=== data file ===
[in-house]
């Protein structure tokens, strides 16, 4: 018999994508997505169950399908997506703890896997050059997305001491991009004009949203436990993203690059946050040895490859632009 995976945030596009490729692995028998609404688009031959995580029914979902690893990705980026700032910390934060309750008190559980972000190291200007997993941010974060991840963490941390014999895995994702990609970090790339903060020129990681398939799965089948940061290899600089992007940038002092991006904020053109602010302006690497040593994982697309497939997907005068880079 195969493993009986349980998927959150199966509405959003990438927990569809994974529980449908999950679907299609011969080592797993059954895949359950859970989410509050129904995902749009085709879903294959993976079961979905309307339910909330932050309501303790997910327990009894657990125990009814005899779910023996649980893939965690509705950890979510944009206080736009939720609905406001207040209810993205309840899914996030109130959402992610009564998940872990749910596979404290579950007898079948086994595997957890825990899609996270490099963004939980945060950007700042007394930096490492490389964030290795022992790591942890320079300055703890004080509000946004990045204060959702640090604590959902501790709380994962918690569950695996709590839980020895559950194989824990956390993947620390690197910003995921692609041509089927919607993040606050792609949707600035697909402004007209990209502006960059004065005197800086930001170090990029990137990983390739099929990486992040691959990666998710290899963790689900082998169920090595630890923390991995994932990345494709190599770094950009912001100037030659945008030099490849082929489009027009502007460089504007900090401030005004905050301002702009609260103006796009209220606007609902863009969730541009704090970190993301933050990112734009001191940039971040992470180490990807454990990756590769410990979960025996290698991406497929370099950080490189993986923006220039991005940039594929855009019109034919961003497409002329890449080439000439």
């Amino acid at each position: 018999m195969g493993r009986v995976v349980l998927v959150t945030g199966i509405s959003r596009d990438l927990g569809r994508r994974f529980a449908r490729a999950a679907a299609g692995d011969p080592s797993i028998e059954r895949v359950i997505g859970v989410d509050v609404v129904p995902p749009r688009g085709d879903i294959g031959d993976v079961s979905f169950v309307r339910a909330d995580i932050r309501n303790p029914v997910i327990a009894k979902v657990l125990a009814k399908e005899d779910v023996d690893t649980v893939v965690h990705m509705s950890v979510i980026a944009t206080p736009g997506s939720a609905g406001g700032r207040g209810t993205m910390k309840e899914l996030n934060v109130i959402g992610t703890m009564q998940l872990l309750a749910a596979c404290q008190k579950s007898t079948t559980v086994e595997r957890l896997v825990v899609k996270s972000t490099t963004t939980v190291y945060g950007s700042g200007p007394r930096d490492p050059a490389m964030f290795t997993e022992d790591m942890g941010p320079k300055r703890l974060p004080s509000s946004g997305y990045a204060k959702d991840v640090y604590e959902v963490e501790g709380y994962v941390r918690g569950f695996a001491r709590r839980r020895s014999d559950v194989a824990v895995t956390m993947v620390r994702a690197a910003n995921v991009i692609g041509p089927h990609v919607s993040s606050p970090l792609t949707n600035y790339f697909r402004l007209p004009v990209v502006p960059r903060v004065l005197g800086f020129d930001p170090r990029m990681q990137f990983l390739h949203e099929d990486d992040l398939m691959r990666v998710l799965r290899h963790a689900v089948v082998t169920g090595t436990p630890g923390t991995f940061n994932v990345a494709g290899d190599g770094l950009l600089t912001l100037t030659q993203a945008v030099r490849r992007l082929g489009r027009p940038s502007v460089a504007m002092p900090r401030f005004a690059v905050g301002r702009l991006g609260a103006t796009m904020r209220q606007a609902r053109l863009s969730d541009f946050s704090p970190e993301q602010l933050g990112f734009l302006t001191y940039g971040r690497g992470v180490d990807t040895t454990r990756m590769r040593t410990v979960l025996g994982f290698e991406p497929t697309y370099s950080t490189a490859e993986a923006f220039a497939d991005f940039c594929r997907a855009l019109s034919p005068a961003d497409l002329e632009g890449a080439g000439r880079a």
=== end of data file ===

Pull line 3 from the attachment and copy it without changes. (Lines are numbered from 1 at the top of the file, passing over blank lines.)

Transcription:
């Amino acid at each position: 018999m195969g493993r009986v995976v349980l998927v959150t945030g199966i509405s959003r596009d990438l927990g569809r994508r994974f529980a449908r490729a999950a679907a299609g692995d011969p080592s797993i028998e059954r895949v359950i997505g859970v989410d509050v609404v129904p995902p749009r688009g085709d879903i294959g031959d993976v079961s979905f169950v309307r339910a909330d995580i932050r309501n303790p029914v997910i327990a009894k979902v657990l125990a009814k399908e005899d779910v023996d690893t649980v893939v965690h990705m509705s950890v979510i980026a944009t206080p736009g997506s939720a609905g406001g700032r207040g209810t993205m910390k309840e899914l996030n934060v109130i959402g992610t703890m009564q998940l872990l309750a749910a596979c404290q008190k579950s007898t079948t559980v086994e595997r957890l896997v825990v899609k996270s972000t490099t963004t939980v190291y945060g950007s700042g200007p007394r930096d490492p050059a490389m964030f290795t997993e022992d790591m942890g941010p320079k300055r703890l974060p004080s509000s946004g997305y990045a204060k959702d991840v640090y604590e959902v963490e501790g709380y994962v941390r918690g569950f695996a001491r709590r839980r020895s014999d559950v194989a824990v895995t956390m993947v620390r994702a690197a910003n995921v991009i692609g041509p089927h990609v919607s993040s606050p970090l792609t949707n600035y790339f697909r402004l007209p004009v990209v502006p960059r903060v004065l005197g800086f020129d930001p170090r990029m990681q990137f990983l390739h949203e099929d990486d992040l398939m691959r990666v998710l799965r290899h963790a689900v089948v082998t169920g090595t436990p630890g923390t991995f940061n994932v990345a494709g290899d190599g770094l950009l600089t912001l100037t030659q993203a945008v030099r490849r992007l082929g489009r027009p940038s502007v460089a504007m002092p900090r401030f005004a690059v905050g301002r702009l991006g609260a103006t796009m904020r209220q606007a609902r053109l863009s969730d541009f946050s704090p970190e993301q602010l933050g990112f734009l302006t001191y940039g971040r690497g992470v180490d990807t040895t454990r990756m590769r040593t410990v979960l025996g994982f290698e991406p497929t697309y370099s950080t490189a490859e993986a923006f220039a497939d991005f940039c594929r997907a855009l019109s034919p005068a961003d497409l002329e632009g890449a080439g000439r880079a």